Illegal ivory found on sale in 10 European countries

Christopher Davidson
July 12, 2018

European Union officials have claimed that there is no evidence that the legal ivory trade in the EU is helping to cover up a trade in illegal items - but this survey calls that into question.

Three-quarters of the items tested were also found to be from after 1947, a date after which ivory products can only be sold with government-issued certificates, which none of them had.

When the items were analysed by Oxford University's Radiocarbon Accelerator Unit, more than 74% were found to be from after 1947.

Nearly three-quarters of all ivory sold legally in Europe is in fact illicit and comes from tusks of elephants that were killed after the 1990 ban on ivory trade, according to an investigation released on Tuesday (10 July).

Three quarters were modern ivory, being sold illegally as fake antiques.

LONDON-Illegal ivory is being openly sold across Europe as "antiques" because traders have found a loophole in European law, researchers say.

The EU says that past year it strengthened measures to fight poaching and end the trade in raw ivory. "Every day (when) the sale of these trinkets continues is a day closer to wiping out majestic elephants forever".

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Avaaz urged in a statement that "the Commission should close the antique ivory loophole, end ivory exports from Europe and shut down the EU's internal trade in raw tusks".

However, campaigners have grown increasingly vocal in their opposition to any form of trade in ivory, as demand from China has shown little sign of abating and the dwindling remaining populations of elephants in Africa and Asia are under more threat than ever from increasingly mechanised and vicious predations by poachers, the Guardian reported. Overall, all the pieces bought in Italy, Spain and Bulgaria were illegal, as well as the majority bought in France, Portugal and the Netherlands.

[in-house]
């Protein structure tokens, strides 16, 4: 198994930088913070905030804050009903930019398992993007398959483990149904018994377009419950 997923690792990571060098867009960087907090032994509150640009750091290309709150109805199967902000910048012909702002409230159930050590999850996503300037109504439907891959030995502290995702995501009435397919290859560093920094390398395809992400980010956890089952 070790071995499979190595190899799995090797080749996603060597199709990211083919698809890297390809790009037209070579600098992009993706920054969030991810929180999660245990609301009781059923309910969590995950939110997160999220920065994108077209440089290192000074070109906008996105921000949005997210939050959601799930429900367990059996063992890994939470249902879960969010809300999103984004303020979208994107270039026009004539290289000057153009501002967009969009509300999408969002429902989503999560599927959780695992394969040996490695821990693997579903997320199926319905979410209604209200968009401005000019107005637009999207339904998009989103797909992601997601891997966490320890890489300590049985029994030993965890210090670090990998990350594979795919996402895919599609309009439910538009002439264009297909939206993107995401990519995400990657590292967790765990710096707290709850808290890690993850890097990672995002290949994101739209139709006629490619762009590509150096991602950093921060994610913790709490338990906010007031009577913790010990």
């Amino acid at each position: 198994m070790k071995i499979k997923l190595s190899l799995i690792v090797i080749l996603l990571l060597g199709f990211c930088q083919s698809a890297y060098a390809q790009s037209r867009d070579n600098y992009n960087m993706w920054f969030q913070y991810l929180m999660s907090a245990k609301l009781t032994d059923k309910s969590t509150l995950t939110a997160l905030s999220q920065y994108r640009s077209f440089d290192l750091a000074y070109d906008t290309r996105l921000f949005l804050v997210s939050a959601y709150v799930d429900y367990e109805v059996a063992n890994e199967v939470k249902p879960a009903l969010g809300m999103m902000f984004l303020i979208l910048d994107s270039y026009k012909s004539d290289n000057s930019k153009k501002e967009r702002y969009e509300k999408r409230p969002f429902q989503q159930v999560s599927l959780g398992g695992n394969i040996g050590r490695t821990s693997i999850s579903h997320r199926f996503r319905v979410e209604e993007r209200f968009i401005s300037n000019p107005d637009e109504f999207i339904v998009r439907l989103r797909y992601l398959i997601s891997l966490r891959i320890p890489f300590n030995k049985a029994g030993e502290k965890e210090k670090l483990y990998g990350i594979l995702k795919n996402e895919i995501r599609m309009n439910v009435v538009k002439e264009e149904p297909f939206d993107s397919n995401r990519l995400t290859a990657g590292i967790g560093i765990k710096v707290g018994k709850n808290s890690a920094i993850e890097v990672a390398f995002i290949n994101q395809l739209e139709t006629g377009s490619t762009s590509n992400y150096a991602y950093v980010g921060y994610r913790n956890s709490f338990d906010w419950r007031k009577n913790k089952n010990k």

The European Commission said that addressing poaching and ivory trafficking was a cornerstone of an EU action plan against wildlife trafficking and that the Commission was now discussing the next steps.

An exhibition at the European Parliament on Tuesday calling for a ban on ivory trade in Europe. (Avaaz) A trinket from Bulgaria. In April, the United Kingdom announced its own domestic ivory ban with even tougher measures.

"Ivory should never be seen as a commodity for financial gain or a status symbol, so we will introduce one of the world's toughest bans on ivory sales to protect elephants for future generations", the UK's environment secretary, Michael Gove, said at the time.

The ban was also a victory for Britain's Prince William, who has long campaigned against the ivory trade.

The European Commission is now reviewing whether or not EU restrictions on ivory go far enough. She said some items were particularly crudely made.

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